When an Irish Tenor met Billy-in-the-Bowl

The meeting occurred at the ‘Stanley Arms’, Holyhead in 1818. This is not the present Stanley Arms at the bottom of Market Hill, but the ‘Eagle and Child’ hotel built by the Stanley family in about 1770. Later named the ‘Royal Hotel’, the building is now known as Victoria Terrace and is adjacent to the Cenotaph at the entrance to the town centre. In 1818 the hotel was run by Thomas Spencer, who came to Holyhead from Parkgate, nr. Chester in 1808.

The Royal Hotel, Holyhead (known in 1818 as the Stanley Arms)
 The Irish Tenor was Michael Kelly, who was born in Dublin in 1762. He was very famous in his day and regarded as one of the finest tenors of the period. He was also an actor and composer and worked alongside well known London theatre producers such as the poet Samuel Taylor Coleridge. He was a friend and contemporary of Wolfgang Amadeus Mozart and worked with other famous composers such as Salieri.

Michael Kelly – operatic tenor, actor and composer.

Michael Kelly was not a well man. He suffered badly with gout. He was in Holyhead whilst on the way to Dublin to progress a lawsuit against a Mr. Hime, who was accused of pirating and publishing a number of his compositions. The following is Michael Kelly’s own account of the time he spent at Thomas Spencer’s hotel and his meeting with Billy-in-the-Bowl. Through this he clearly saw an example of the saying ‘Beauty being in the eye of the Beholder’.

“There was, about this time, a law-suit to come on, in Dublin, in which I was subpoenaed, against a Mr. Hime, a music-seller in Dublin, who had pirated and published a number of my compositions. I was labouring under severe illness at the time, however, I had promised to go, let the consequence be what it might. On the 13th July, I left Tavistock Row for Dublin, in a travelling-carriage, in company with Mrs. Horrebow, Mr. Addison, and Henry Horrebow. I travelled slowly, and by short stages, (still being very ill,) and on the seventh day, reached Holyhead, and put up at the Stanley Arms, kept by Mr. Spenser, from whom, and his family, I received the greatest possible attention.
I remained nine weeks in his house, as I was unable to cross the sea, I was told, without the risk of my life. While I was there, a little fellow, a great ally of mine, called upon me every morning. In his person he verified the old adage, that every eye forms its own beauty. This said droll little fellow, surnamed, by the inhabitants of Holyhead, “Billy-in-the-bowl,” though a dwarf, having lost both his legs, or rather, never having had any, went crawling about, literally seated in a bowl-dish; yet, in spite of his deformities, he captivated the heart of a beautiful Welch girl, who would have him for better for worse.
Her father, a wealthy farmer, offered to give her a good fortune, and a young and handsome man for her husband; but no she would have Billy-in-the-bowl. She bore him two fine boys, and is, I am told, even now, very jealous of him.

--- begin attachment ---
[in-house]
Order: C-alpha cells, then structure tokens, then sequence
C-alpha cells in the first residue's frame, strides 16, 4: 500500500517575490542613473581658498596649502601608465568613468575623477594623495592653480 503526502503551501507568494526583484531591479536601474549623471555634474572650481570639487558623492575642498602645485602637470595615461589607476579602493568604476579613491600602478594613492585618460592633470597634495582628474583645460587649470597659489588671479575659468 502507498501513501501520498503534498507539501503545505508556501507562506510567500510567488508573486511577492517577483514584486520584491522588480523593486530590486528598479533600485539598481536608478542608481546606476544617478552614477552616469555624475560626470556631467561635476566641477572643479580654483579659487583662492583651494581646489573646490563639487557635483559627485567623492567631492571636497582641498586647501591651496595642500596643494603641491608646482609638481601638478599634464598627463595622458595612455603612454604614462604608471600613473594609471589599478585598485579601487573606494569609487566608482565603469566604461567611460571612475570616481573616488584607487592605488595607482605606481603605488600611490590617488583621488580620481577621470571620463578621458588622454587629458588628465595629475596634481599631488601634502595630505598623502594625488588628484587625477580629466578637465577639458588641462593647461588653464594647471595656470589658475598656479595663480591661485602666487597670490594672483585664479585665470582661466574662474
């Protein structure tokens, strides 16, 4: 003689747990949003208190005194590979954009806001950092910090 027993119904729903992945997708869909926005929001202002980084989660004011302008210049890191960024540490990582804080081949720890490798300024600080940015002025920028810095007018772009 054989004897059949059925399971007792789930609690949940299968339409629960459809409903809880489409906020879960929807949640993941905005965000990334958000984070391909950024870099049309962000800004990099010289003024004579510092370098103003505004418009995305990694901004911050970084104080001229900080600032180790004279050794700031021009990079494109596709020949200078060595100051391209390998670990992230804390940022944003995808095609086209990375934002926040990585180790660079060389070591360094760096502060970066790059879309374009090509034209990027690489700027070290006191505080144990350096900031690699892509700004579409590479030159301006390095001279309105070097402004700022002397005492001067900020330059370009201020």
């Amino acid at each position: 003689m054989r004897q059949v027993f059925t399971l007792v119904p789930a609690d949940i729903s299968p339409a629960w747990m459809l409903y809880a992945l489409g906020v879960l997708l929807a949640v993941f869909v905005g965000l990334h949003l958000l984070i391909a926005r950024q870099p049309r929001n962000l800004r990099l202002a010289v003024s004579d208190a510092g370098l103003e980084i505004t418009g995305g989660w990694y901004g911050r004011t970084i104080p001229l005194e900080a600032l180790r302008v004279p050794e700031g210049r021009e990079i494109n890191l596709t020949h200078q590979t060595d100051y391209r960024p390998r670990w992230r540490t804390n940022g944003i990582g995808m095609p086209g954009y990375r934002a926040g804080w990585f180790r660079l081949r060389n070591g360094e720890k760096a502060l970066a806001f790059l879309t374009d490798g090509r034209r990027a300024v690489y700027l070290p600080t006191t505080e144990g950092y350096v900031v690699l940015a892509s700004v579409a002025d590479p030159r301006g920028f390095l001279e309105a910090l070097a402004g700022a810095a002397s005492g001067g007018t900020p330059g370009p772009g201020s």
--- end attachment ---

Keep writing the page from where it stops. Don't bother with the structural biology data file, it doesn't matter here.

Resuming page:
On the 25th of August, being somewhat restored to health, though still afflicted with the gout, and unable to venture on a sea voyage, I quitted Holyhead for the Earl of Guilford’s seat, Wroxton Abbey”.

Holyhead Poet and Performer, Gillian Brownson, describes the story in poetry https://portspastpresent.eu/items/show/650

Ref. Reminiscences of Michael Kelly: Of the King’s Theatre,  Page 309 …, Volume 2

Michael Kelly died at Margate in 1826, aged 64.

‘The Royal Hotel’ – Footnotes.
The first inn built on the site was;-
‘Plas Glan y Mor’ followed by:-
‘Plas Newydd’ followed  by :-
‘The Eagle and Child’ followed by:-
‘The Royal Hotel’ followed by
‘The Railway Hotel’.
Over the years, among other names, the inn was colloquially known as :-
‘The English House’, ‘Jacksons’, ‘Spencers’ and ‘The Bird and Bantling’.

The old elaborate ‘Eagle and Child’ signpost remained outside the hotel throughout the time it was both the Royal and Railway Hotel and beyond. Also etched into the glass window was the following inscription.

“In questa Cassa troverte,
Tout de bon on pieut souhaiter,
Vinum bonum, Pisces Carnes,
Coaches, Chaises, Horses Harness.”

The Translation reads:-

“In this house you will find,
Everything good one could wish for,
Good wine, Fish Game,
Coaches, Chairs (presumably sedan chairs) Horses Harness”.

Contributed by Peter Scott Roberts.

© Holyhead Maritime Museum

2 thoughts on “When an Irish Tenor met Billy-in-the-Bowl

  1. Edwyn April 5, 2020 / 9:37 pm

    Another fascinating bot of the towns history, thanks for the contribution Peter.


  2. gvan April 6, 2020 / 8:07 am

    Another part of the history of this town not known to many as to how many have passed through this town and due weather conditions had to wait until it improved. Once again a nice short story reduced to become a blog. Well done once again


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